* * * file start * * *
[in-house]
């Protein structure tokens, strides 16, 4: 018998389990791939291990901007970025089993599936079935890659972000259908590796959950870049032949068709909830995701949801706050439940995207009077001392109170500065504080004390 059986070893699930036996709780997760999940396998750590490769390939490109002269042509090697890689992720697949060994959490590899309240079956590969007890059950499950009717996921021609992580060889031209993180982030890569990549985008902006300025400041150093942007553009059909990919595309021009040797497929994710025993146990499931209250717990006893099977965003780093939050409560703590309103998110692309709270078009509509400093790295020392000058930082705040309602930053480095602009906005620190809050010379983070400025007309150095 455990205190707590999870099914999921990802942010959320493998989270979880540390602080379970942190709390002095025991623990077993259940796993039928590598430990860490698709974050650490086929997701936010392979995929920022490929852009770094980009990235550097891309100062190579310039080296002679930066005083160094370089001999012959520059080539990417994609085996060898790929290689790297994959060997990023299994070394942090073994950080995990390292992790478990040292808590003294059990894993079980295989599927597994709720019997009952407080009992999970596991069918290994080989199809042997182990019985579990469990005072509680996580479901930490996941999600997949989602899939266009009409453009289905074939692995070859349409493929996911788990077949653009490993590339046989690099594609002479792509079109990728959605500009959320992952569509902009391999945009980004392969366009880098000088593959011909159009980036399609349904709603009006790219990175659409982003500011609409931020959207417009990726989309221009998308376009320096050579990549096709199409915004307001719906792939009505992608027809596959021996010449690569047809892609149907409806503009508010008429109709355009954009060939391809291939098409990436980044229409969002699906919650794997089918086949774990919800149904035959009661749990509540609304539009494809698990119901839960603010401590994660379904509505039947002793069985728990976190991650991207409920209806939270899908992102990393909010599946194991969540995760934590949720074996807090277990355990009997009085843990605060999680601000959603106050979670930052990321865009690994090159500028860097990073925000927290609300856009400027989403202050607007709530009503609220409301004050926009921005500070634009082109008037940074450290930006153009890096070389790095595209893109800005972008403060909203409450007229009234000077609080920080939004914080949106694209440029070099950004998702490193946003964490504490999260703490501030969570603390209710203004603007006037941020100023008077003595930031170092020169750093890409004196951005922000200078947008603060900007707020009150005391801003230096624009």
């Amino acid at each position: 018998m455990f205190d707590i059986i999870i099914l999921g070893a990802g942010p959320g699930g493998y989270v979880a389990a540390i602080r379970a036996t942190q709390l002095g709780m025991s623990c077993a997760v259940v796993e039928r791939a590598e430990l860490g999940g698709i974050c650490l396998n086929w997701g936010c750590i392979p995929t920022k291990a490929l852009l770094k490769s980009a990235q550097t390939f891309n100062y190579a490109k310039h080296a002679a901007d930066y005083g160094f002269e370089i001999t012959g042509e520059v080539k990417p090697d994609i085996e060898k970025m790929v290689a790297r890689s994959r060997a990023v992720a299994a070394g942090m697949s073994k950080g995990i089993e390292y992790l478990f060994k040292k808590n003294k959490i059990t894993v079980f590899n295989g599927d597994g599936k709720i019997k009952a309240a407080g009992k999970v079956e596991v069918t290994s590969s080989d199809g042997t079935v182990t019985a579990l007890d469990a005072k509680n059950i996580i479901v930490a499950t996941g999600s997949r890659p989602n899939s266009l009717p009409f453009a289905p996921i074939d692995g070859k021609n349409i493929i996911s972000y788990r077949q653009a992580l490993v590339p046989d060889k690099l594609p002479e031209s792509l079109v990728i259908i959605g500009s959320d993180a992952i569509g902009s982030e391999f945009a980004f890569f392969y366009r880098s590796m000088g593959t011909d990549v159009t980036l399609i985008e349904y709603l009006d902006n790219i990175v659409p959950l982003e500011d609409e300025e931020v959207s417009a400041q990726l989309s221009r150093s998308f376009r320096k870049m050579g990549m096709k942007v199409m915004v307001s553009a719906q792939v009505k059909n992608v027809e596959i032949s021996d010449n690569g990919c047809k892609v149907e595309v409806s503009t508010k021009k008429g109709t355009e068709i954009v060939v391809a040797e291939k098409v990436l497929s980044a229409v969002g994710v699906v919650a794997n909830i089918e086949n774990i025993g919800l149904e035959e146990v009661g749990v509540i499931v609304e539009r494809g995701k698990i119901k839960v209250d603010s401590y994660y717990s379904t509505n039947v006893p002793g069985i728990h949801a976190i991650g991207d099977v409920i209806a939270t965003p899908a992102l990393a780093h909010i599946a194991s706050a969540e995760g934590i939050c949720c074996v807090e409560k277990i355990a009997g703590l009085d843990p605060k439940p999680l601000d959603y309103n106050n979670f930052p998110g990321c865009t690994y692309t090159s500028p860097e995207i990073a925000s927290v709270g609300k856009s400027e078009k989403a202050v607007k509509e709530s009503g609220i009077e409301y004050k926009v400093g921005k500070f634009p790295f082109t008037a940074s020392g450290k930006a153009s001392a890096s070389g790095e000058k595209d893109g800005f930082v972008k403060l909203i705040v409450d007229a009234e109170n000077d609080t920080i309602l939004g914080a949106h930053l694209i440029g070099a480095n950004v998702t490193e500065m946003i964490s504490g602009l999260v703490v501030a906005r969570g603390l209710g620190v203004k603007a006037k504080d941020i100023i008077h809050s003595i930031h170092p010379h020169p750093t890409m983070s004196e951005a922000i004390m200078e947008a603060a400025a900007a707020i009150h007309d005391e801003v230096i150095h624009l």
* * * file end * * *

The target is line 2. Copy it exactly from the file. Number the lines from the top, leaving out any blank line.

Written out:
């Protein structure tokens, strides 16, 4: 018998389990791939291990901007970025089993599936079935890659972000259908590796959950870049032949068709909830995701949801706050439940995207009077001392109170500065504080004390 059986070893699930036996709780997760999940396998750590490769390939490109002269042509090697890689992720697949060994959490590899309240079956590969007890059950499950009717996921021609992580060889031209993180982030890569990549985008902006300025400041150093942007553009059909990919595309021009040797497929994710025993146990499931209250717990006893099977965003780093939050409560703590309103998110692309709270078009509509400093790295020392000058930082705040309602930053480095602009906005620190809050010379983070400025007309150095 455990205190707590999870099914999921990802942010959320493998989270979880540390602080379970942190709390002095025991623990077993259940796993039928590598430990860490698709974050650490086929997701936010392979995929920022490929852009770094980009990235550097891309100062190579310039080296002679930066005083160094370089001999012959520059080539990417994609085996060898790929290689790297994959060997990023299994070394942090073994950080995990390292992790478990040292808590003294059990894993079980295989599927597994709720019997009952407080009992999970596991069918290994080989199809042997182990019985579990469990005072509680996580479901930490996941999600997949989602899939266009009409453009289905074939692995070859349409493929996911788990077949653009490993590339046989690099594609002479792509079109990728959605500009959320992952569509902009391999945009980004392969366009880098000088593959011909159009980036399609349904709603009006790219990175659409982003500011609409931020959207417009990726989309221009998308376009320096050579990549096709199409915004307001719906792939009505992608027809596959021996010449690569047809892609149907409806503009508010008429109709355009954009060939391809291939098409990436980044229409969002699906919650794997089918086949774990919800149904035959009661749990509540609304539009494809698990119901839960603010401590994660379904509505039947002793069985728990976190991650991207409920209806939270899908992102990393909010599946194991969540995760934590949720074996807090277990355990009997009085843990605060999680601000959603106050979670930052990321865009690994090159500028860097990073925000927290609300856009400027989403202050607007709530009503609220409301004050926009921005500070634009082109008037940074450290930006153009890096070389790095595209893109800005972008403060909203409450007229009234000077609080920080939004914080949106694209440029070099950004998702490193946003964490504490999260703490501030969570603390209710203004603007006037941020100023008077003595930031170092020169750093890409004196951005922000200078947008603060900007707020009150005391801003230096624009």